B. Words can be designed to create a false persona [26:23, 24]. In the same way that words reveal the character of a person’s heart, a deceiver can use his tongue to create a veneer of respectability (“Like the glaze covering an earthen vessel are fervent lips with an evil heart”), or even trustworthiness, when his motive is to create venues of advance in pleasure, possessions, and power for himself.  Jude warned against “loud-mouthed boasters, showing favoritism to gain advantage” (16).

IV. Carefully used in the right context, words bring refreshment – 25:11-13

A. Note the descriptive words when certain words are commended: “A word fitly  spoken”; “a wise reprover:” “ a faithful messenger.”  Even these words indicate the danger of speech, for it is helpful when pursued considerately, with insight, in truth, and with intent to edify.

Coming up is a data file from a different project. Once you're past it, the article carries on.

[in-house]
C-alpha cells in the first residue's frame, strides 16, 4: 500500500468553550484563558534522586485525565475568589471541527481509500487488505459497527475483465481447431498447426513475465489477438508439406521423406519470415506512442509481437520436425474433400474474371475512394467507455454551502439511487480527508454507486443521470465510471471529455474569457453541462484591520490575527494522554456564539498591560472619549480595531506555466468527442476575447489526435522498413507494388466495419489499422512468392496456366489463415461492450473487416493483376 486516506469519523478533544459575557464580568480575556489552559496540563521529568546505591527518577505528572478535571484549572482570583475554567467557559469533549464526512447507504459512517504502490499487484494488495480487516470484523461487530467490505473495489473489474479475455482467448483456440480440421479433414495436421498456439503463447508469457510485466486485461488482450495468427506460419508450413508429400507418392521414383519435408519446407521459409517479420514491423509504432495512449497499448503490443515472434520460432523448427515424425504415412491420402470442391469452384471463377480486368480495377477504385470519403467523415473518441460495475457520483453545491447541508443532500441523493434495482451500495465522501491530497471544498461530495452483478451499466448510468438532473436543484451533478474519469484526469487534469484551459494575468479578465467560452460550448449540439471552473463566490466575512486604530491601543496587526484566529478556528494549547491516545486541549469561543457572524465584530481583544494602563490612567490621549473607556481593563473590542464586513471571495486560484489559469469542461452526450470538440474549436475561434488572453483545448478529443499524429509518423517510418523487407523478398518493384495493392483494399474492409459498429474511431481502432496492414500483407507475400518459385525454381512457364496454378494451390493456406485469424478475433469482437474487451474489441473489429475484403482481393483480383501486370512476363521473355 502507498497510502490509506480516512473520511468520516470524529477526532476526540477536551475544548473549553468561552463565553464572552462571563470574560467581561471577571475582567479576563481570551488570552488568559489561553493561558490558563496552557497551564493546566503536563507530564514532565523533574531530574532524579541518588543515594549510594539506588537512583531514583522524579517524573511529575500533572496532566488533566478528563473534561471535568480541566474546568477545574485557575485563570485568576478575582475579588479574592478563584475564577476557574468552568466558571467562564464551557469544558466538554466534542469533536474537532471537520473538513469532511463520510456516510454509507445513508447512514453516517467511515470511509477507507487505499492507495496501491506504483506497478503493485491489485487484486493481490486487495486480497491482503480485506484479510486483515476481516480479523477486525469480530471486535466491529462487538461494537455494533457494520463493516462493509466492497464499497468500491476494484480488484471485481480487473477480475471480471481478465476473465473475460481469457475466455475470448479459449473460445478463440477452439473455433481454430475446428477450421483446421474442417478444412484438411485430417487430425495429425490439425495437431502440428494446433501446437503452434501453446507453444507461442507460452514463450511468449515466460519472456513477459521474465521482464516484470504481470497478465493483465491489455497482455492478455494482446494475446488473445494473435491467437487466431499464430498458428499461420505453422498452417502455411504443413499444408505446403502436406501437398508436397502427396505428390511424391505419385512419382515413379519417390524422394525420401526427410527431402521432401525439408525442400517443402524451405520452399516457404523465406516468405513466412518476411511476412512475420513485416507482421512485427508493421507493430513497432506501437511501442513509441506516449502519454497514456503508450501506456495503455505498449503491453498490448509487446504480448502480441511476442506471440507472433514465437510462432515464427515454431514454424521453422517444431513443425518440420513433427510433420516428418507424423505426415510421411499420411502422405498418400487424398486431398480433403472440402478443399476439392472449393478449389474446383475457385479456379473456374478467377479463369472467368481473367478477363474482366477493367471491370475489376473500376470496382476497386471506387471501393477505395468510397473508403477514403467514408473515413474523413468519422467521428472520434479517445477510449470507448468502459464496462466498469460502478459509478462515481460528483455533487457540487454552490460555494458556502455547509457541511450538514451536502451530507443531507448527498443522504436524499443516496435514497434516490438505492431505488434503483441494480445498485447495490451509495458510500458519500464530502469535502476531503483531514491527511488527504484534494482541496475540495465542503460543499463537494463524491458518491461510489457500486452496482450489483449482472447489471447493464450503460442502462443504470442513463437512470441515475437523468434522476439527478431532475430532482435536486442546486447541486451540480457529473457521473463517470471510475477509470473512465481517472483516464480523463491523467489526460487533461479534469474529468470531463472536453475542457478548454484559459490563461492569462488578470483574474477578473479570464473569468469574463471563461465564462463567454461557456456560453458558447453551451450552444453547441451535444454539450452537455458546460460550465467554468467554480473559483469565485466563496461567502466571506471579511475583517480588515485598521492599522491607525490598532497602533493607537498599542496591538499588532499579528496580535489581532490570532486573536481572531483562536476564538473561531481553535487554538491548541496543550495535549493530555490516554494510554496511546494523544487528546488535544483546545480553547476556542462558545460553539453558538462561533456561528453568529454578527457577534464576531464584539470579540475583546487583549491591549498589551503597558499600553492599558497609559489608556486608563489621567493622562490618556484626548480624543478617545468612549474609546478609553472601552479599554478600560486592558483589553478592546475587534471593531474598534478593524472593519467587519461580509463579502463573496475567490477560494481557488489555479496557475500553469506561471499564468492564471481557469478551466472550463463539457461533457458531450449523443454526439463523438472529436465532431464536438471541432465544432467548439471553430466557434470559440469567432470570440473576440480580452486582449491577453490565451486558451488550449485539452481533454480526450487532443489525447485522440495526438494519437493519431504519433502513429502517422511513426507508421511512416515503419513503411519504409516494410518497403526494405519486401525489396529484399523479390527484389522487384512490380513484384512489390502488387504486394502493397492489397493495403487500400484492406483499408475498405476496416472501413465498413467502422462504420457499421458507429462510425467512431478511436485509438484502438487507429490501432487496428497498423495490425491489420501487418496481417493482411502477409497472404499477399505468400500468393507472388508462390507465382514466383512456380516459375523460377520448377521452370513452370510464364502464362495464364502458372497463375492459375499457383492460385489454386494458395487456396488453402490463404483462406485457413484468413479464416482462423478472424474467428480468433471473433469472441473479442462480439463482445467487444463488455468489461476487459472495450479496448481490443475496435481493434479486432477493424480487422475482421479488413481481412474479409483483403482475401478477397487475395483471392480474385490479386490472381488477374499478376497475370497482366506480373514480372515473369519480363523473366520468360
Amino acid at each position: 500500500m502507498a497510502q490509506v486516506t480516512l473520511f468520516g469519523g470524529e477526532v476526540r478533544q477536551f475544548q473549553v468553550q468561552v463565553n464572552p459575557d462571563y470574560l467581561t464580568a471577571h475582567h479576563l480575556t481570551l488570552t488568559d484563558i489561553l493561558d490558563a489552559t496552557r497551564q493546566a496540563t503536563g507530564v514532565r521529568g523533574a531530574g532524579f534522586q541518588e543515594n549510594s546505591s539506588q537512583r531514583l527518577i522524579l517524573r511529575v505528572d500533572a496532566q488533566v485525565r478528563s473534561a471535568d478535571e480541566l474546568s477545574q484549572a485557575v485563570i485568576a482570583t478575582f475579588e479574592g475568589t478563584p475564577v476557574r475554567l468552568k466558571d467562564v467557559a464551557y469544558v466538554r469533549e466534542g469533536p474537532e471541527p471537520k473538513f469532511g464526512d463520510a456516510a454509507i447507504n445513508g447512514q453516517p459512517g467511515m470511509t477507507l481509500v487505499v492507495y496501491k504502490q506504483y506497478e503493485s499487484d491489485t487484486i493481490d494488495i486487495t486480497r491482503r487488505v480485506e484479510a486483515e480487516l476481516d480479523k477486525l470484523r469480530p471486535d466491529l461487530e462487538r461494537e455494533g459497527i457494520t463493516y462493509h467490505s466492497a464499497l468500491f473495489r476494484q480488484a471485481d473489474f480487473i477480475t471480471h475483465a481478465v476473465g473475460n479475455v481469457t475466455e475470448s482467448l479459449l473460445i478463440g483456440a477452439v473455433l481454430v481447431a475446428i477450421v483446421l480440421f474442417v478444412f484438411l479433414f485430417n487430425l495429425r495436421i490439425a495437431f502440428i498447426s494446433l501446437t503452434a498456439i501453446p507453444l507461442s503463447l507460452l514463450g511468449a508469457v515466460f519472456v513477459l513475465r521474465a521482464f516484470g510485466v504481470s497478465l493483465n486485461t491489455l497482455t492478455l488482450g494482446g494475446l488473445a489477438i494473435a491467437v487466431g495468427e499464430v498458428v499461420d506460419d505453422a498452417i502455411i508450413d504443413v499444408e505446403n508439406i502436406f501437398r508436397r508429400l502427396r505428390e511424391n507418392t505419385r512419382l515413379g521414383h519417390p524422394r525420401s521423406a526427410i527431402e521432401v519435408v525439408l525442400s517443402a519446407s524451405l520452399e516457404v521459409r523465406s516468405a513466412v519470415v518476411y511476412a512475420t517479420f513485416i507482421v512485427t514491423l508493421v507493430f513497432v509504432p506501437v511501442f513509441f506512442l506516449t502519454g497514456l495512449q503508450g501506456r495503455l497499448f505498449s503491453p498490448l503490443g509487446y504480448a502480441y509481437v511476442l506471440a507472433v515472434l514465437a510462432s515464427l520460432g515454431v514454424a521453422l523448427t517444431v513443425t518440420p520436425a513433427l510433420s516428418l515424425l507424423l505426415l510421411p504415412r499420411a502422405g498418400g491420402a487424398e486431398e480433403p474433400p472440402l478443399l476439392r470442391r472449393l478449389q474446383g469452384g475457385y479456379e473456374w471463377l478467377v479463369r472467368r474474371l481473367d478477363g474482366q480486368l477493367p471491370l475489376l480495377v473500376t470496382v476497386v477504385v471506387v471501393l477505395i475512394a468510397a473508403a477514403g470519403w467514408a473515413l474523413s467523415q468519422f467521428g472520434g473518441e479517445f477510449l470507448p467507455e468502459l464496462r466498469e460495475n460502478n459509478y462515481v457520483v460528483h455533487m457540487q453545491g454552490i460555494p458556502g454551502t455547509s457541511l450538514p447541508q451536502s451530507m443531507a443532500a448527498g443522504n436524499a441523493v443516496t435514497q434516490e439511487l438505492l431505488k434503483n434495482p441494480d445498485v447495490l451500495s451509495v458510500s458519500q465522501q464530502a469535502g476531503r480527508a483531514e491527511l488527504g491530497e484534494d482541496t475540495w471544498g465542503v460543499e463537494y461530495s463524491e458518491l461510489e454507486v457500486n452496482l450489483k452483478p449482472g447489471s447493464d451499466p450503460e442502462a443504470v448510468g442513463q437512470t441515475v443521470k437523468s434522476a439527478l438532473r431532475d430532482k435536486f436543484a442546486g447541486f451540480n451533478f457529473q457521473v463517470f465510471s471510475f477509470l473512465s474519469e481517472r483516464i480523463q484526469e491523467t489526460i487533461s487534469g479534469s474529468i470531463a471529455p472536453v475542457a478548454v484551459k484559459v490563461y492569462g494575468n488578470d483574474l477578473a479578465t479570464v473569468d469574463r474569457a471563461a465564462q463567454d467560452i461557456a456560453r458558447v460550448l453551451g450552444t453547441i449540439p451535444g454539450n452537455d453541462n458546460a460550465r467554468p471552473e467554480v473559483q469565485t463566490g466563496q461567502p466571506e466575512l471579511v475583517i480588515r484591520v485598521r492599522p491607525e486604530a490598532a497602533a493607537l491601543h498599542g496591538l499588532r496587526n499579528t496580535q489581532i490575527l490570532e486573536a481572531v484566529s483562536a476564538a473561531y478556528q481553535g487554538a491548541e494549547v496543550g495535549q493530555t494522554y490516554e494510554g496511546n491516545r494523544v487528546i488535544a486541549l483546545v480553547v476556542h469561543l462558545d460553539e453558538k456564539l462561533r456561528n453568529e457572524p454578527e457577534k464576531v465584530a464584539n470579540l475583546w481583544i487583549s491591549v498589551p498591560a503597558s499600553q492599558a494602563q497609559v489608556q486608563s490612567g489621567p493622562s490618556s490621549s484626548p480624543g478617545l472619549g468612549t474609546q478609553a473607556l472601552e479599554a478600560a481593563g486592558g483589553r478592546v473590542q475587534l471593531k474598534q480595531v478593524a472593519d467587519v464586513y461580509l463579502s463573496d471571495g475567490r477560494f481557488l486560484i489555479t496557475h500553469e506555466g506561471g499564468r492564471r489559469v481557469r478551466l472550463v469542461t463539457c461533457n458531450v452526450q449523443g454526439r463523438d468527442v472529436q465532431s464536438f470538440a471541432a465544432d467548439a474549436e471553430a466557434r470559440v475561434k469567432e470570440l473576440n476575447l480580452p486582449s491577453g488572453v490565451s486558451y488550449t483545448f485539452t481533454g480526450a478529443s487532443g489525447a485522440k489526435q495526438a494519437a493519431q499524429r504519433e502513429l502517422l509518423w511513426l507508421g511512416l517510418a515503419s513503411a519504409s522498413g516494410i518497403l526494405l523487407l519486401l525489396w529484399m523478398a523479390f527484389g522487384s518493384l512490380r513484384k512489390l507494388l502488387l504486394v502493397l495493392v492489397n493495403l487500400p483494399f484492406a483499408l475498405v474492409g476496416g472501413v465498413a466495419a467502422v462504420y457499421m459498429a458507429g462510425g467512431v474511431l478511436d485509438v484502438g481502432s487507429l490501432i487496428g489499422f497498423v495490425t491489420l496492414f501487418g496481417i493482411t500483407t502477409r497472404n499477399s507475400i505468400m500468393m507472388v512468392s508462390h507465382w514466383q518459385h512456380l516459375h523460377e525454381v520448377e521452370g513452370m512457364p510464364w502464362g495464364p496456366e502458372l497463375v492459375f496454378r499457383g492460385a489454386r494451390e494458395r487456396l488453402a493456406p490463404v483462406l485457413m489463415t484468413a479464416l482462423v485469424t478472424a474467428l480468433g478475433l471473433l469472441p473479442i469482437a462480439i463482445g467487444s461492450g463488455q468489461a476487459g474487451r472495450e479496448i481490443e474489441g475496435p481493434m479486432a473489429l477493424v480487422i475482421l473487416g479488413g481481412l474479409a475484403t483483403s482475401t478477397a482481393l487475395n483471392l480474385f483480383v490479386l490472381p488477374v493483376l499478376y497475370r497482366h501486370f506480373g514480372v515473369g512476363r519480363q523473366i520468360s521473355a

B. Note that two of the similes (verses 11, 12) have to do with beauty. The gift of language is a beautiful thing in itself, and, when used for perverse ends, gives even greater distress because of the radical difference between the beauty of the vessel and the ugliness of the cargo. God’s eternal Son is called the Word, who is said to uphold the universe by the “word of his power.” Jesus’ own words carry such a weight f substance that he sets forth final judgment in the realm of hearing his words and doing them, on the one hand, and hearing his words and not doing them, on the other (Matthew 7:24, 26). When words, the gift of language and communication, are used corruptly it is an especially grave offense. Our depravity has manifested itself particularly in the use of speech: “Their throat is an open grave; they use their tongues to deceive. The venom of asps is under their lips. Their mouth is full of curses and bitterness” (Romans 3:13, 14). When used properly, therefore, human language is a reflection of the image of God both in a natural capacity and in spiritual quality. Both the vessel and the cargo are lovely, so “a word fitly spoken is like apples of gold in a setting of silver.”